From top: Youth volunteer and Cork City FC stalwart John Kennedy; Dan Boyle
Thoughts of mortality often occur on the passing of a loved one, of a family member, or of those who presence in your life made it seem more complete.
There are others whose passing makes you aware not only of a void in your own life, but more consciously makes you consider the gap that has been created in the lives of others, by the death of a person whose life has been shared so widely.
John F. Kennedy of Skibbereen, of Mahon, of Ógra Chorcaí/Foróige, and most identifiably of Cork City FC, has been such a person.
John and I are of the same vintage. We made similar life decisions. Both of us involved ourselves in youth work and in community development. Initially as volunteers, then subsequently as a far from secure career choice.
I went in politics wanting to advance the values I believed we shared. He remained at the coal face probably being more effective at achieving change.
I engaged in in the theatrics, the histronics, that I thought were required to convey caring enough. John remained his easy going self, upsetting it seems no one, bringing and keeping everyone on board.
That easy going nature was never thought of as a lack of steel. I can never remember John being angry. He had this great skill of being supportive while being able to express hurt and disappointment that became impossible to argue against.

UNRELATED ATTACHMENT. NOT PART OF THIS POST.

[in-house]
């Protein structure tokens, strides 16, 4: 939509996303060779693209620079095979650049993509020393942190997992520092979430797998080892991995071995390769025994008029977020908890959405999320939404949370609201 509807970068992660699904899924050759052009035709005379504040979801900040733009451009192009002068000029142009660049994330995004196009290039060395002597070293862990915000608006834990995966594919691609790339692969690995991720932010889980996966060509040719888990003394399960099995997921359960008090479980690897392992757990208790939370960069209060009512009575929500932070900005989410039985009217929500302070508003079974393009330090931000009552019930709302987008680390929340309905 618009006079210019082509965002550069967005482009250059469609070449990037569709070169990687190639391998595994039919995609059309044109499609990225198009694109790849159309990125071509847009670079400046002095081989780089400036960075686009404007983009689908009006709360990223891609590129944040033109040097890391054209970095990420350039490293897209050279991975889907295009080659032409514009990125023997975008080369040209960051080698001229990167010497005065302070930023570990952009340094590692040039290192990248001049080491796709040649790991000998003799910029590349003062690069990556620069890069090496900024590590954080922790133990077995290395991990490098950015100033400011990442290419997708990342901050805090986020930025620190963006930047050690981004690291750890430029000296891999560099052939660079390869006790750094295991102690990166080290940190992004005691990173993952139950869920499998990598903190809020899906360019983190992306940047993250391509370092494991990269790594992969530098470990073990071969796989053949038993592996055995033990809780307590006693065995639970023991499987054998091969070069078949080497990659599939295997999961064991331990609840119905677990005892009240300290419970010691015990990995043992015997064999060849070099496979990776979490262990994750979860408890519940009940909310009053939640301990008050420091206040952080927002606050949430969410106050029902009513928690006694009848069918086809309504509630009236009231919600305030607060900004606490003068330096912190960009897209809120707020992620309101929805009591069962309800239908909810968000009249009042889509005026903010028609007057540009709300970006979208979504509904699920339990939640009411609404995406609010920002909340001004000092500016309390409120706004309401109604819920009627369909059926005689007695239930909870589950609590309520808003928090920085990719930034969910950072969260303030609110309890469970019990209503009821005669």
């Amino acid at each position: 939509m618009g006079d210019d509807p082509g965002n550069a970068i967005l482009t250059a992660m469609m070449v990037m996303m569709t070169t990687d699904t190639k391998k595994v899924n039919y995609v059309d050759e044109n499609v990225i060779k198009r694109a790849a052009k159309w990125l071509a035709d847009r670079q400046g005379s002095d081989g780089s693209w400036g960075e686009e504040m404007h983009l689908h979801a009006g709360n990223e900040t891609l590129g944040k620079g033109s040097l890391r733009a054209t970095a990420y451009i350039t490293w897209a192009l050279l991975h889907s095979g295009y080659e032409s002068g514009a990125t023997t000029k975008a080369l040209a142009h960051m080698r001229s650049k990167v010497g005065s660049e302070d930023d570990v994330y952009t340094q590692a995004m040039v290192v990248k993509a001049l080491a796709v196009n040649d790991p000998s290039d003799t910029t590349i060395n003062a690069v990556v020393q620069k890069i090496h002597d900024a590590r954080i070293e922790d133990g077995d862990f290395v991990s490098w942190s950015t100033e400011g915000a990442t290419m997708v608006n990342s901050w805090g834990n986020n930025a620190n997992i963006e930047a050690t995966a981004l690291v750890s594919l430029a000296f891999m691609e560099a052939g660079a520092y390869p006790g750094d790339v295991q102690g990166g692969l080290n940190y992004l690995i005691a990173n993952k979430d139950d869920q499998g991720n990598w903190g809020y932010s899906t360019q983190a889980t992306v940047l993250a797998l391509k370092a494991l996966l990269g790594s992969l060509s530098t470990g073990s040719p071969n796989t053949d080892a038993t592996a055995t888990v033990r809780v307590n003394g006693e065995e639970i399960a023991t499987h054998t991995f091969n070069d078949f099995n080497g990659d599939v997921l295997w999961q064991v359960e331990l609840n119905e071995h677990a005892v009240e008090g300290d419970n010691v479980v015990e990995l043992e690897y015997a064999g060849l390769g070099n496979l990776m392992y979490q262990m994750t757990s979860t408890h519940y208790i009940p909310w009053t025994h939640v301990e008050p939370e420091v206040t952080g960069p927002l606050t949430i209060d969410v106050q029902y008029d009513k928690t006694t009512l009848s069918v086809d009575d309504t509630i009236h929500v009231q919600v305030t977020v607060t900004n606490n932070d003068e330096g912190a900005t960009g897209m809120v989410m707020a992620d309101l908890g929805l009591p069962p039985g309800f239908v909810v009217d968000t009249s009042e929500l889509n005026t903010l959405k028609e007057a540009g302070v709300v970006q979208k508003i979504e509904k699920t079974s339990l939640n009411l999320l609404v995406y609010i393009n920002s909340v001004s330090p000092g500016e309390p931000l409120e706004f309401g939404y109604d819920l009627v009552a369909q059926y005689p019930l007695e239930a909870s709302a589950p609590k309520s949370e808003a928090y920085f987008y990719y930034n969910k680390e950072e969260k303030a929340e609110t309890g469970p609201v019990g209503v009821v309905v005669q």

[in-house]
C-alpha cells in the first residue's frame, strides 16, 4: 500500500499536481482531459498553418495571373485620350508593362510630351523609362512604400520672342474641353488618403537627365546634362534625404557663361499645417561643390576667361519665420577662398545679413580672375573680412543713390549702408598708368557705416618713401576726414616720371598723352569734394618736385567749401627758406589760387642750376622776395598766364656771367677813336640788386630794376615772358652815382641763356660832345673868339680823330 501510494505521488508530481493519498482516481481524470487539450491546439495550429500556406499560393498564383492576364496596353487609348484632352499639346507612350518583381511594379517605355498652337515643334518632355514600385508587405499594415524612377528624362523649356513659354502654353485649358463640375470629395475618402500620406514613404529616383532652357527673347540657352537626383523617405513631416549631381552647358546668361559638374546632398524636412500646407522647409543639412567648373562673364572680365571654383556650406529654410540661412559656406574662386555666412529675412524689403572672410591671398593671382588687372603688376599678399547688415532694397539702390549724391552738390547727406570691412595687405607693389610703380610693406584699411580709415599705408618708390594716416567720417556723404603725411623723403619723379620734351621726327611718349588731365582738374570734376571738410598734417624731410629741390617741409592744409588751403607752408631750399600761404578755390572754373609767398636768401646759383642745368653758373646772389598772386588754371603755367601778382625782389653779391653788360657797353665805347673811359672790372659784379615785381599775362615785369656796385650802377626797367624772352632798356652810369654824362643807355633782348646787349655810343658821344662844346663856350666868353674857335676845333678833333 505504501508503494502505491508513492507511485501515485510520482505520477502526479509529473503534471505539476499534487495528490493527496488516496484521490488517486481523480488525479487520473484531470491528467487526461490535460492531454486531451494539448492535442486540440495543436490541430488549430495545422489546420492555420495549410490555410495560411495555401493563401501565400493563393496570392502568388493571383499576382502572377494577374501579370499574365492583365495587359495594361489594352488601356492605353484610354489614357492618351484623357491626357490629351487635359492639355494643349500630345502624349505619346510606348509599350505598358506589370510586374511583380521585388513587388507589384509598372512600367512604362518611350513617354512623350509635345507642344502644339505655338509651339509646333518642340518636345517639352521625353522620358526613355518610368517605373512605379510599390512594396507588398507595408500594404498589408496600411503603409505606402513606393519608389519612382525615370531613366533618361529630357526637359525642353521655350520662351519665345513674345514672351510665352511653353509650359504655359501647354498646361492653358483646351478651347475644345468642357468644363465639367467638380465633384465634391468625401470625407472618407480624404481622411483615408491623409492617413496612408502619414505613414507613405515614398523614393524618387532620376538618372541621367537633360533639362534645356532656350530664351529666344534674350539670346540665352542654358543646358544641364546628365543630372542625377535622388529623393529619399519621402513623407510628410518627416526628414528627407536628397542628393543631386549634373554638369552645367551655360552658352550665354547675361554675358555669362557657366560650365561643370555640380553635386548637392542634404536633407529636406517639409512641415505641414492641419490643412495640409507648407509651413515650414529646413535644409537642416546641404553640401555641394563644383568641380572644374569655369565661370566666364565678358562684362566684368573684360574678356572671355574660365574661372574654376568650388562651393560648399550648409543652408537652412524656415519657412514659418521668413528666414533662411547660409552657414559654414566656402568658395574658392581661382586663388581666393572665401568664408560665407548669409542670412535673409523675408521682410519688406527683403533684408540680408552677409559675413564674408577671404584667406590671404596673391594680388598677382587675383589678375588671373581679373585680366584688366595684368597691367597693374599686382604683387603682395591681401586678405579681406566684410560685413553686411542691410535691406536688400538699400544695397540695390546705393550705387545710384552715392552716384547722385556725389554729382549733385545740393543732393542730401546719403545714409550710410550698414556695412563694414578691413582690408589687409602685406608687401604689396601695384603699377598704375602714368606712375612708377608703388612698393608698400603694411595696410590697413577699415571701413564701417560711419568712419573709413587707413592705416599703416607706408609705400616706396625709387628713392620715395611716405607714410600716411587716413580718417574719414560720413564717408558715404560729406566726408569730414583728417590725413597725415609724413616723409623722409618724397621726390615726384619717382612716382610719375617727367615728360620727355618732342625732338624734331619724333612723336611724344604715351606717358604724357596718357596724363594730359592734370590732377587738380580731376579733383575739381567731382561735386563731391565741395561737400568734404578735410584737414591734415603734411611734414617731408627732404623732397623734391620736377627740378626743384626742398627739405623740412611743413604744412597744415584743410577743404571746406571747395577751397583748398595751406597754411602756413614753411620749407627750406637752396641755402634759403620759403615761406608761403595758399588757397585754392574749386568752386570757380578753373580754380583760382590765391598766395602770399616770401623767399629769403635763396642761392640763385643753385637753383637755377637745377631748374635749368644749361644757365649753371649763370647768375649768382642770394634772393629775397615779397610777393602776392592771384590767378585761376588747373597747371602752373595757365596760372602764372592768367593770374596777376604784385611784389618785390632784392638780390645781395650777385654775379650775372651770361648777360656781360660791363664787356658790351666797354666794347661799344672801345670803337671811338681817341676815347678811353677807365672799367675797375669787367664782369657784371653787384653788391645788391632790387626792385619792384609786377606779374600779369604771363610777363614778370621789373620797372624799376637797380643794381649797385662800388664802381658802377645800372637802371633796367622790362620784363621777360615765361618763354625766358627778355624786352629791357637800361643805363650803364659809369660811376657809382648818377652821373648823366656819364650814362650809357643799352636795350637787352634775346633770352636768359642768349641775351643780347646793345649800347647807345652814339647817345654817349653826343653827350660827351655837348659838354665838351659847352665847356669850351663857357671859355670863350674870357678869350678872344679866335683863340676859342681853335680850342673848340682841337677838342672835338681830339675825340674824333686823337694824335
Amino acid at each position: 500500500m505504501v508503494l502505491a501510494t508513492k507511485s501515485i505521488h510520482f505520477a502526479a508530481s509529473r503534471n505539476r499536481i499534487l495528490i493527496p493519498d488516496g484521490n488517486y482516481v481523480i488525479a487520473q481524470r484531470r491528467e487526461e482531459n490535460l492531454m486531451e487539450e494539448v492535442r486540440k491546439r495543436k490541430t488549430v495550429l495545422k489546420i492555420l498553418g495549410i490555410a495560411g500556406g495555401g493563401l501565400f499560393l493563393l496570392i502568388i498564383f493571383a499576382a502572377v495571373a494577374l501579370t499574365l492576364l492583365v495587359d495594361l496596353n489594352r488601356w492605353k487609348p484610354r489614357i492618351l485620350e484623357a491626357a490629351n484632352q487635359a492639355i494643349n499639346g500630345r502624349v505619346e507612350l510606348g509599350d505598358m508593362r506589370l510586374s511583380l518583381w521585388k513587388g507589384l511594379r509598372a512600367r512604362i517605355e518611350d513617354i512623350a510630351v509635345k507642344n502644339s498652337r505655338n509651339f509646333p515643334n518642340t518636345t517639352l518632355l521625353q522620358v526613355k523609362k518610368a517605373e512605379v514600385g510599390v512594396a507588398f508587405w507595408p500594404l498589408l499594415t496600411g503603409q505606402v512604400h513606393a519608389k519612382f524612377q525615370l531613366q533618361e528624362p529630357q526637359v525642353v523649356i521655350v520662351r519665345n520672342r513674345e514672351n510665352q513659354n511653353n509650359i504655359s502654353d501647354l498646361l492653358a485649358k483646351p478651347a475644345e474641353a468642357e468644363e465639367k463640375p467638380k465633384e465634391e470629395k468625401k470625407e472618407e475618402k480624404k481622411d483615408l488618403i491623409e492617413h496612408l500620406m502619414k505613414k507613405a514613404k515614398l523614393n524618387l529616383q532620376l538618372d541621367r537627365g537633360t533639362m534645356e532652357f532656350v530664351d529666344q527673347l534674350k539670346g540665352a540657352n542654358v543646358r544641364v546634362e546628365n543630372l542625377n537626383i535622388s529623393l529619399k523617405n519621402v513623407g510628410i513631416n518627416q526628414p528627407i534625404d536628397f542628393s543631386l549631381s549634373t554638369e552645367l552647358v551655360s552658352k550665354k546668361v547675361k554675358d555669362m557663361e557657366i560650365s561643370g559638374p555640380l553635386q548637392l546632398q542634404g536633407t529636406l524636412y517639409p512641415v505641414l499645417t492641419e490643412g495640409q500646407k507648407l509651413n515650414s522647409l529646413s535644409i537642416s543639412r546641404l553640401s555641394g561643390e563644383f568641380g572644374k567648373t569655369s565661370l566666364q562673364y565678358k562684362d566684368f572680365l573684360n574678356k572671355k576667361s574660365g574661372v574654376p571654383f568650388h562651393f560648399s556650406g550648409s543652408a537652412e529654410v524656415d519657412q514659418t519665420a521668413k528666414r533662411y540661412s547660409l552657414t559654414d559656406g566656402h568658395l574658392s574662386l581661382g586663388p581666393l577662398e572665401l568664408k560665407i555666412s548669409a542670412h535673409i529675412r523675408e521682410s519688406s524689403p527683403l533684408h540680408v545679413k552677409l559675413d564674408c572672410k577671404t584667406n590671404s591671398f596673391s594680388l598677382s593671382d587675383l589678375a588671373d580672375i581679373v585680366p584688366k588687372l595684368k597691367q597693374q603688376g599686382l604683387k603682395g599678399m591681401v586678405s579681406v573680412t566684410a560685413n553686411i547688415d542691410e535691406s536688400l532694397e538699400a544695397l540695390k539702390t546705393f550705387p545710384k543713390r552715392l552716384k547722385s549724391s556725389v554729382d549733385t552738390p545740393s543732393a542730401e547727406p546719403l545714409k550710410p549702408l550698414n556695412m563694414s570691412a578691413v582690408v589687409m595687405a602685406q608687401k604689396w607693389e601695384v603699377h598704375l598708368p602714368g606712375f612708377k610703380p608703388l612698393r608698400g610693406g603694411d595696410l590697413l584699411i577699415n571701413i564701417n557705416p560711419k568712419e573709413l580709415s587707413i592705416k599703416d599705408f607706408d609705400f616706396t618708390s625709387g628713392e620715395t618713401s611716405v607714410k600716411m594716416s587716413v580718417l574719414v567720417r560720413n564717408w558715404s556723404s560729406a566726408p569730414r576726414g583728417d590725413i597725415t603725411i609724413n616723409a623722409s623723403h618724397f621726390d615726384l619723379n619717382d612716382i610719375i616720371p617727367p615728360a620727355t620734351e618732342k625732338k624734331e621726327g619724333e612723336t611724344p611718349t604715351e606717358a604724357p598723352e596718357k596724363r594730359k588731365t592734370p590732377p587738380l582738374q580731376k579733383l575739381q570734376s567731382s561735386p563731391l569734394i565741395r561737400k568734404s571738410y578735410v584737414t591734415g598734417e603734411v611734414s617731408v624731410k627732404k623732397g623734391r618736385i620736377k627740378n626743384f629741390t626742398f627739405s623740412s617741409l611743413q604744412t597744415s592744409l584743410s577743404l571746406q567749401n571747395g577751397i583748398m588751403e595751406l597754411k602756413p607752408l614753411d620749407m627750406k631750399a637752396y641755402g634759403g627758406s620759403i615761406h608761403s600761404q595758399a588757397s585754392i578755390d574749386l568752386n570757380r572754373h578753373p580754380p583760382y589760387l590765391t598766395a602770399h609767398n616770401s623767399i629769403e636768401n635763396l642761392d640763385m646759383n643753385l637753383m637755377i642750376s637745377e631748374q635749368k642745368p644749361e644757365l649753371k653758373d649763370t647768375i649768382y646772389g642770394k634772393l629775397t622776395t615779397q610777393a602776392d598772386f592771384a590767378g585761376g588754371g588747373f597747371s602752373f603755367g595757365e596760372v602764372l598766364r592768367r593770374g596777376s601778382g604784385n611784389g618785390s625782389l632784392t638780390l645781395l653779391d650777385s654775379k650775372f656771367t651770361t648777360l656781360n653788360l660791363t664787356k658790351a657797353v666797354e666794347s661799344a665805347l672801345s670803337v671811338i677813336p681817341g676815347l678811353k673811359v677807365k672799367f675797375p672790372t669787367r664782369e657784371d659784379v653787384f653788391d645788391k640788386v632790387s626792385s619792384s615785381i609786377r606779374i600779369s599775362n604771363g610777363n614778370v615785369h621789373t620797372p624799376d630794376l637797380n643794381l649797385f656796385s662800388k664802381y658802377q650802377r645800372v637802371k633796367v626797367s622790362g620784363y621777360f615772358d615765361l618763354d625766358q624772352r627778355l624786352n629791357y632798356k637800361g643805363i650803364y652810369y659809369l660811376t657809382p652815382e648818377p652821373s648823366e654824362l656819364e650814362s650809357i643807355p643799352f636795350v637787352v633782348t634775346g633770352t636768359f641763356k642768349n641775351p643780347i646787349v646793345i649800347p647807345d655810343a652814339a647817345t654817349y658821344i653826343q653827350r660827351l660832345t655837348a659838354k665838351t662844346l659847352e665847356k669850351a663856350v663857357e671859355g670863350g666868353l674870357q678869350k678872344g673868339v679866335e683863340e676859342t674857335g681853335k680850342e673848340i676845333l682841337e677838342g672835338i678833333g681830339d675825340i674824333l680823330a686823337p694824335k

John’s great passion, outside of his wife and family, was Cork City FC. He had been instrumental in rescuing the club by becoming an active shareholder in the co-op set up to allow the club continue to compete.
The club became John’s instrument of blending every aspect of life, working and social. When I was a member of the Oireachtas he gently cajoled me to support the club’s match mascot.
As was his way he didn’t stop at seeking the financial sponsorship. He went to suggest a school whose pupils would best benefit from the experience of being given a set of the club’s strip, then walk out with the team at Turners Cross. I readily agreed. How could I not?
John ran the family enclosure in Turners Cross. It was the place was banners flew, fog horns blared and more polite type of chants were sung. What it represented was totally in line with John’s personality.
It was also at the other side of the ground from The Shed end, where the chants were more lacking in politeness.
John also organised and travelled with the supporters bus for practically every away fixture the club ever played. These were rarely overnight trips, even if the venue was Ballybofey or Derry or Dundalk or Sligo.
This extended to the many European adventures Cork City FC enjoyed. The club and the city never had a finer Ambassador.
If John had an ambiguity it was the craft he showed in becoming so identified with Cork City while maintaining his love and attachment towards his West Cork home and his native Skibbereen.
But then omnipresence seemed to be his thing. A committed and effective Community Youth Worker, time seemed to expand to meet everything he did. How I envied that.
Being who he was I think he may have been embarrassed to have had two guards of honour, involving several hundred people, at his funeral at the church in Mahon and outside of Cork City Hall.
He need not have been. We would have embarrassed had we not thanked him for who he was and what he did.
Dan Boyle is a former Green Party TD and Senator and serves as a Green Party councillor on Cork City Council. His column appears here every Thursday. Follow Dan on Twitter: @sendb
Pic: Cork City FC